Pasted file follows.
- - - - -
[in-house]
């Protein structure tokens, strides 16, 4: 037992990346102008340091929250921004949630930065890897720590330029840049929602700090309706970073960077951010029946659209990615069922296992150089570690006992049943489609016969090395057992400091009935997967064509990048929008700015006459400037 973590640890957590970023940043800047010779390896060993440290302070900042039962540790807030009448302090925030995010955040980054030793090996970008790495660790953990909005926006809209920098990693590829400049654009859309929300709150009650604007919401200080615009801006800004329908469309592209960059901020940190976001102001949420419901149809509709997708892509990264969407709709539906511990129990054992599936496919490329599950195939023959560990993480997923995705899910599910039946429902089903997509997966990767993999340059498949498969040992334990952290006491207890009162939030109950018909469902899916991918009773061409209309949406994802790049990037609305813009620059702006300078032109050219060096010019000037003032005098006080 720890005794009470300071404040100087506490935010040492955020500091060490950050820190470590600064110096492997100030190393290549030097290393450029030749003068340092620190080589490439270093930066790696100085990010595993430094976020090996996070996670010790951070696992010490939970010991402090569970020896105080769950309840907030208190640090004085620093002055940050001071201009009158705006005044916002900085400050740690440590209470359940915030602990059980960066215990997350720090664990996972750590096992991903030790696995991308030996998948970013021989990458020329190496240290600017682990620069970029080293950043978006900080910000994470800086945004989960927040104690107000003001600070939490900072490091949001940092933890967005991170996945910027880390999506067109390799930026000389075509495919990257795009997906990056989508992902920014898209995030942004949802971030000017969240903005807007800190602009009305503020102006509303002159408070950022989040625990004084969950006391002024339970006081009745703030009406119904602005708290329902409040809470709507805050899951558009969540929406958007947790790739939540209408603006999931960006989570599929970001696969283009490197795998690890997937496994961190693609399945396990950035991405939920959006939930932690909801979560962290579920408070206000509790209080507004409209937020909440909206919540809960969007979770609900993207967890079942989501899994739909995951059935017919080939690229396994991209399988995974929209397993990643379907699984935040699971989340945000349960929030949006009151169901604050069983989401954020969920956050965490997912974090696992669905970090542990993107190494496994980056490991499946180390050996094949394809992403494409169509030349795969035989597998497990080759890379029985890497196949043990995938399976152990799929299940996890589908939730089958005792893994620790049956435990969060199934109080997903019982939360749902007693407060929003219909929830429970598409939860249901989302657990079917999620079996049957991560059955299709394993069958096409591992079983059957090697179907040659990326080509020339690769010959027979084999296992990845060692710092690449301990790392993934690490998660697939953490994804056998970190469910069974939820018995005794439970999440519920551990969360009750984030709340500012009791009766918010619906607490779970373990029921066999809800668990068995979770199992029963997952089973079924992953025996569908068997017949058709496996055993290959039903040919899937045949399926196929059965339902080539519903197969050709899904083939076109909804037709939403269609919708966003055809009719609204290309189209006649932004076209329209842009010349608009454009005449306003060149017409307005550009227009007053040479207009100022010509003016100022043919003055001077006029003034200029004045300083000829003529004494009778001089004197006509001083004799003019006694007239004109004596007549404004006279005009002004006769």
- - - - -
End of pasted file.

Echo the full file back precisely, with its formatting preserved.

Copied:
[in-house]
């Protein structure tokens, strides 16, 4: 037992990346102008340091929250921004949630930065890897720590330029840049929602700090309706970073960077951010029946659209990615069922296992150089570690006992049943489609016969090395057992400091009935997967064509990048929008700015006459400037 973590640890957590970023940043800047010779390896060993440290302070900042039962540790807030009448302090925030995010955040980054030793090996970008790495660790953990909005926006809209920098990693590829400049654009859309929300709150009650604007919401200080615009801006800004329908469309592209960059901020940190976001102001949420419901149809509709997708892509990264969407709709539906511990129990054992599936496919490329599950195939023959560990993480997923995705899910599910039946429902089903997509997966990767993999340059498949498969040992334990952290006491207890009162939030109950018909469902899916991918009773061409209309949406994802790049990037609305813009620059702006300078032109050219060096010019000037003032005098006080 720890005794009470300071404040100087506490935010040492955020500091060490950050820190470590600064110096492997100030190393290549030097290393450029030749003068340092620190080589490439270093930066790696100085990010595993430094976020090996996070996670010790951070696992010490939970010991402090569970020896105080769950309840907030208190640090004085620093002055940050001071201009009158705006005044916002900085400050740690440590209470359940915030602990059980960066215990997350720090664990996972750590096992991903030790696995991308030996998948970013021989990458020329190496240290600017682990620069970029080293950043978006900080910000994470800086945004989960927040104690107000003001600070939490900072490091949001940092933890967005991170996945910027880390999506067109390799930026000389075509495919990257795009997906990056989508992902920014898209995030942004949802971030000017969240903005807007800190602009009305503020102006509303002159408070950022989040625990004084969950006391002024339970006081009745703030009406119904602005708290329902409040809470709507805050899951558009969540929406958007947790790739939540209408603006999931960006989570599929970001696969283009490197795998690890997937496994961190693609399945396990950035991405939920959006939930932690909801979560962290579920408070206000509790209080507004409209937020909440909206919540809960969007979770609900993207967890079942989501899994739909995951059935017919080939690229396994991209399988995974929209397993990643379907699984935040699971989340945000349960929030949006009151169901604050069983989401954020969920956050965490997912974090696992669905970090542990993107190494496994980056490991499946180390050996094949394809992403494409169509030349795969035989597998497990080759890379029985890497196949043990995938399976152990799929299940996890589908939730089958005792893994620790049956435990969060199934109080997903019982939360749902007693407060929003219909929830429970598409939860249901989302657990079917999620079996049957991560059955299709394993069958096409591992079983059957090697179907040659990326080509020339690769010959027979084999296992990845060692710092690449301990790392993934690490998660697939953490994804056998970190469910069974939820018995005794439970999440519920551990969360009750984030709340500012009791009766918010619906607490779970373990029921066999809800668990068995979770199992029963997952089973079924992953025996569908068997017949058709496996055993290959039903040919899937045949399926196929059965339902080539519903197969050709899904083939076109909804037709939403269609919708966003055809009719609204290309189209006649932004076209329209842009010349608009454009005449306003060149017409307005550009227009007053040479207009100022010509003016100022043919003055001077006029003034200029004045300083000829003529004494009778001089004197006509001083004799003019006694007239004109004596007549404004006279005009002004006769």